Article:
I reached forward and touched the stone – the small slab now set into a wooden altar – the very stone that St David was given in Rome (along with some other kit) when he was made Bishop. He used it as a portable altar throughout his ministry. (I mused that it didn’t look that portable, what with it being a fairly big slab of stone – but was interested nonetheless that I was touching the very stone that St David laid out the bread and wine on some 1500 years ago.
I stood and gazed at the casket proudly displayed at the base of St David’s shrine. In that casket – right there – are fragments of St David’s bones, bones that have dawn pilgrims to this very spot for over a thousand years. I lit a candle as the very first pilgrims would have done, and said a prayer.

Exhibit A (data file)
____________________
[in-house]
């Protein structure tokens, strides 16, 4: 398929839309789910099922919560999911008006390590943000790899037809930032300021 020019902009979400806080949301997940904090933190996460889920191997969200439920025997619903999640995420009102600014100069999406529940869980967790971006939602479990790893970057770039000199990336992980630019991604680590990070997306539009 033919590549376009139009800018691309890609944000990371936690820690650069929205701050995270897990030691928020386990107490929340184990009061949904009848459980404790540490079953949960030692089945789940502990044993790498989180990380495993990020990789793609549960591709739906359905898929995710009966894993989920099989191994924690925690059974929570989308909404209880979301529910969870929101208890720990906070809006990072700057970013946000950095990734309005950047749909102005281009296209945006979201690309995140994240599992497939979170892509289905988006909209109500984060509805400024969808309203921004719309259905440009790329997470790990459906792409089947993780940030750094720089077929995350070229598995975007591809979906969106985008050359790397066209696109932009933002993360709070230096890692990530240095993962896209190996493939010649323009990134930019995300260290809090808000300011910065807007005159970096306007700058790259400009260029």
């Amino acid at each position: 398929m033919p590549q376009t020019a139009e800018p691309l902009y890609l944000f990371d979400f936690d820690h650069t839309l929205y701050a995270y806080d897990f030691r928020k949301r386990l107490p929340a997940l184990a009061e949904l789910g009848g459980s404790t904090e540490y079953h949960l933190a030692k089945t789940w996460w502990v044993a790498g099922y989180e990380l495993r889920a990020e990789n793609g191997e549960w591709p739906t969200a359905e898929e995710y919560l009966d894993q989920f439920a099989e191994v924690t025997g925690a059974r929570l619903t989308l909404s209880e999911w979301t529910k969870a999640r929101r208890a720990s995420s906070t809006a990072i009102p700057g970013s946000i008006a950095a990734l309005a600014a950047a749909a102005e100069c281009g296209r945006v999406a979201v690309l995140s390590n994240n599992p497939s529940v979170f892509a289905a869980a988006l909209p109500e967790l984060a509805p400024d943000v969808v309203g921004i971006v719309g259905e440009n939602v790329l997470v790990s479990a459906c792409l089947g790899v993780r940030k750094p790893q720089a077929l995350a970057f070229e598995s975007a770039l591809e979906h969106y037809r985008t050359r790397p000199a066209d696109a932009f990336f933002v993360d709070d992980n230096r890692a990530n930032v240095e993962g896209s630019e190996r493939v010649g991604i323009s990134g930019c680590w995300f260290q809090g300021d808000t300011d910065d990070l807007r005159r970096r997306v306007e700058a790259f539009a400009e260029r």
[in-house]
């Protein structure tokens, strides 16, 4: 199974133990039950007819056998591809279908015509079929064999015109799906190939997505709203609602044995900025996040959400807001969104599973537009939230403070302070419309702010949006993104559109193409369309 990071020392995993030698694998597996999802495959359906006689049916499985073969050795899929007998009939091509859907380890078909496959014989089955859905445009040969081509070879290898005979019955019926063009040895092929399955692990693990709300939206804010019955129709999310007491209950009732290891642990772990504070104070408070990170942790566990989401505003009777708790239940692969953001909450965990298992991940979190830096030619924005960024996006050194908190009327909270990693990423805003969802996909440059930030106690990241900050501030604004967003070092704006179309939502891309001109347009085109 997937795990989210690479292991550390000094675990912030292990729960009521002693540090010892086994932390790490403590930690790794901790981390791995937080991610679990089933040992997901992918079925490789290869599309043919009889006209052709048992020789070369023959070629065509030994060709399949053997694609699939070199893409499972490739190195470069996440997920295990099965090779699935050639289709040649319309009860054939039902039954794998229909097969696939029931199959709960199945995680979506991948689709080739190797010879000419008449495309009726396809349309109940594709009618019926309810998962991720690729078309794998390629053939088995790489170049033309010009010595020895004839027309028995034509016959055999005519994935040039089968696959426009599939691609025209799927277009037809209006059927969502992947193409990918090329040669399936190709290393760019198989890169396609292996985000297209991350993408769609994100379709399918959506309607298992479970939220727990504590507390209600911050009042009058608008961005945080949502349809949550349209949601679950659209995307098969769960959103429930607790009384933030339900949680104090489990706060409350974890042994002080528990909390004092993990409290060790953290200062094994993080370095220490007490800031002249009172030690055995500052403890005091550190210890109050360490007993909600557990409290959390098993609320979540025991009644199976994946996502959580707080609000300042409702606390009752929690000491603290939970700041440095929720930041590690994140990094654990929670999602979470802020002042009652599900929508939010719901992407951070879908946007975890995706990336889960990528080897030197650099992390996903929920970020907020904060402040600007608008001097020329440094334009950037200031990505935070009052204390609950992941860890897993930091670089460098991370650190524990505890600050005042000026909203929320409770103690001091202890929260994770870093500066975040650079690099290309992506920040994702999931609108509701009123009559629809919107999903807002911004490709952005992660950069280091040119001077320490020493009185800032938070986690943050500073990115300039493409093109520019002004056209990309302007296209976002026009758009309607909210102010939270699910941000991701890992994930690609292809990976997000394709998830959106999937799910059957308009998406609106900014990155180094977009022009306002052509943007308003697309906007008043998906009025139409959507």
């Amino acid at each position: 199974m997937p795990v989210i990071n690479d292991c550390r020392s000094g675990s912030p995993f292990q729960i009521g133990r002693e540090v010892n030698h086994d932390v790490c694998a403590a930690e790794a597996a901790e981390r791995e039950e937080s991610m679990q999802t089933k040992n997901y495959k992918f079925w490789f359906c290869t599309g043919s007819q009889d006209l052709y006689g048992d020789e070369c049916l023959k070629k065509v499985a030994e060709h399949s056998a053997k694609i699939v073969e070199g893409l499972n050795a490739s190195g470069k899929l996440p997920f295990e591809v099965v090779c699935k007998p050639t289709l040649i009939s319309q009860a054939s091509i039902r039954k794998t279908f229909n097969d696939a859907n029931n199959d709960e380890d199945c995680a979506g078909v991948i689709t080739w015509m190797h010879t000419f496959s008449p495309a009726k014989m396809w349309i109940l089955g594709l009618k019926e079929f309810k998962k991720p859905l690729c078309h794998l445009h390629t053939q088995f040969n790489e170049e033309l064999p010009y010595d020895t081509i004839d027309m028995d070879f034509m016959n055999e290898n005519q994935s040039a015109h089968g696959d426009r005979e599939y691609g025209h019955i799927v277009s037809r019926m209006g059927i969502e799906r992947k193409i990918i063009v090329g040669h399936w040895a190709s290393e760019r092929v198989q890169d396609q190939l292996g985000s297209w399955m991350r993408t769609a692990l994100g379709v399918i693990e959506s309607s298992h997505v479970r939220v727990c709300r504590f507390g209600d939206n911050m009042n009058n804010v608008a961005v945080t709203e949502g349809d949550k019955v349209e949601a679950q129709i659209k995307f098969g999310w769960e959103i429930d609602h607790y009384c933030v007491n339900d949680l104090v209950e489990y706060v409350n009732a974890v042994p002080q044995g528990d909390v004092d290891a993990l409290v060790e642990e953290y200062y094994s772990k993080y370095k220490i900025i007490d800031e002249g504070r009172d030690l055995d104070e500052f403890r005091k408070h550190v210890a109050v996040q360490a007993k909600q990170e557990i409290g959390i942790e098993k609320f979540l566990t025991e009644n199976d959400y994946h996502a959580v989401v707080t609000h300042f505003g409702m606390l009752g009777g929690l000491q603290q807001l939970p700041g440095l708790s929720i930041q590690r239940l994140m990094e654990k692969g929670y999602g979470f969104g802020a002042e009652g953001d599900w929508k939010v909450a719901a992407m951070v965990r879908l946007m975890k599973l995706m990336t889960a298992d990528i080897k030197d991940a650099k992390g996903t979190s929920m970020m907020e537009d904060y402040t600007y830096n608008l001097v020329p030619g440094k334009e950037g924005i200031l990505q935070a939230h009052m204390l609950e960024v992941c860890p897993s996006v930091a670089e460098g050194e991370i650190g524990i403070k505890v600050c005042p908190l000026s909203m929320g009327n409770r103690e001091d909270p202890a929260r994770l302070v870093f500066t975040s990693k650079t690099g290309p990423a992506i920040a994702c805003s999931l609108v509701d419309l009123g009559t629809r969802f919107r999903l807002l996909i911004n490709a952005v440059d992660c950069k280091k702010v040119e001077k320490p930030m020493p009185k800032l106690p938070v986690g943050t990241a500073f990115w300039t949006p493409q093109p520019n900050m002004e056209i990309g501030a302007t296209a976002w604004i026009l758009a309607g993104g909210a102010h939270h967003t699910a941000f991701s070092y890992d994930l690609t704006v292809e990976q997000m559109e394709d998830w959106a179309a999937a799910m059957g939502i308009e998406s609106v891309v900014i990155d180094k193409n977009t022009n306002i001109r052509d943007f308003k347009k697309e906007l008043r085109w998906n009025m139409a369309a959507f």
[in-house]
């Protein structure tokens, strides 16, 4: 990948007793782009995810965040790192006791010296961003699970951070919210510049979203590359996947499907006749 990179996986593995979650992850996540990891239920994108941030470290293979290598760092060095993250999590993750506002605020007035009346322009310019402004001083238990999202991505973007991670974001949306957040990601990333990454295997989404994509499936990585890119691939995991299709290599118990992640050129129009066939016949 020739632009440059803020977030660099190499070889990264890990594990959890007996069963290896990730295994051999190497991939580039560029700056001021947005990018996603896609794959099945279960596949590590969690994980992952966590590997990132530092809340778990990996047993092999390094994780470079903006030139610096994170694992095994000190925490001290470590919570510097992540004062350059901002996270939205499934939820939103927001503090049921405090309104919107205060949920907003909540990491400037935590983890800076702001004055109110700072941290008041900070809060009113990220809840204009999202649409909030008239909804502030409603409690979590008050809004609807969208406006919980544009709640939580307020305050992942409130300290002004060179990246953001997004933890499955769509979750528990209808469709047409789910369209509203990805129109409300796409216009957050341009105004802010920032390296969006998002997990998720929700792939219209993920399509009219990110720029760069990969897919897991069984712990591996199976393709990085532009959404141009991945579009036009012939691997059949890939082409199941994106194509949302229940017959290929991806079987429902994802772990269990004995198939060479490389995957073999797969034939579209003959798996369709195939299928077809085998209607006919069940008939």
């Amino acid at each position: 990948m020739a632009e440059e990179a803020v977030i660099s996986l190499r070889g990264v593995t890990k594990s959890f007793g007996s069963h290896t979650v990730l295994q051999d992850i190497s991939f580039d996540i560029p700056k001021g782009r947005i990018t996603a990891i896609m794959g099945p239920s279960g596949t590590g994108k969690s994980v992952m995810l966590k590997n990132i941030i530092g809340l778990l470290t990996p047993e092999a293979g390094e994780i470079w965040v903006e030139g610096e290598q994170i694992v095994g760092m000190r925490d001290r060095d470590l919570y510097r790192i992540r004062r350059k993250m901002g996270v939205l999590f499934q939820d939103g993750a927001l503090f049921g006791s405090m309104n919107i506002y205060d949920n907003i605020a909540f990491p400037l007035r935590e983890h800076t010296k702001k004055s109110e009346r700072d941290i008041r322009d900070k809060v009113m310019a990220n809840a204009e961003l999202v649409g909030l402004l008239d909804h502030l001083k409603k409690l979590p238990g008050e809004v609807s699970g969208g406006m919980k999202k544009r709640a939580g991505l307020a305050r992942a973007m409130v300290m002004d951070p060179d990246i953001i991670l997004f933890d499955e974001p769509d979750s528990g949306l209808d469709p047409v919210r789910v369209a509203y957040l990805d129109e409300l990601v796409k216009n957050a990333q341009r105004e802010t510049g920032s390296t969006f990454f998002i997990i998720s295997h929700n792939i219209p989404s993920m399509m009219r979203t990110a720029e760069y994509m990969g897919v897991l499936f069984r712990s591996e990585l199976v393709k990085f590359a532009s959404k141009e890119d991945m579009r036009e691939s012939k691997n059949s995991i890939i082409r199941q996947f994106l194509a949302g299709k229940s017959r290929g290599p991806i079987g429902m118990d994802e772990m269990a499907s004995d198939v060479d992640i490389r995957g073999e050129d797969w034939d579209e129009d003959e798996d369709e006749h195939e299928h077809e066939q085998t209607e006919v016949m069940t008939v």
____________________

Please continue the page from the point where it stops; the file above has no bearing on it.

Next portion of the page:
Then I visited the cathedral exhibition in the old gatehouse.
The stone: recent tests have shown the the stone is most likely local stone and not from Rome.
The bones: recent tests have shown that the bones are probably 12th or 13th century and at least some of them are from a woman.
I ask myself – does it matter? Does it matter that an untruth has inspired countless thousands to devotion? I want to say no – but I can’t – because it makes me angry – it DOES matter. If we allow people to build faith on what we know to be a lie – then what happens to that faith when the lie is exposed?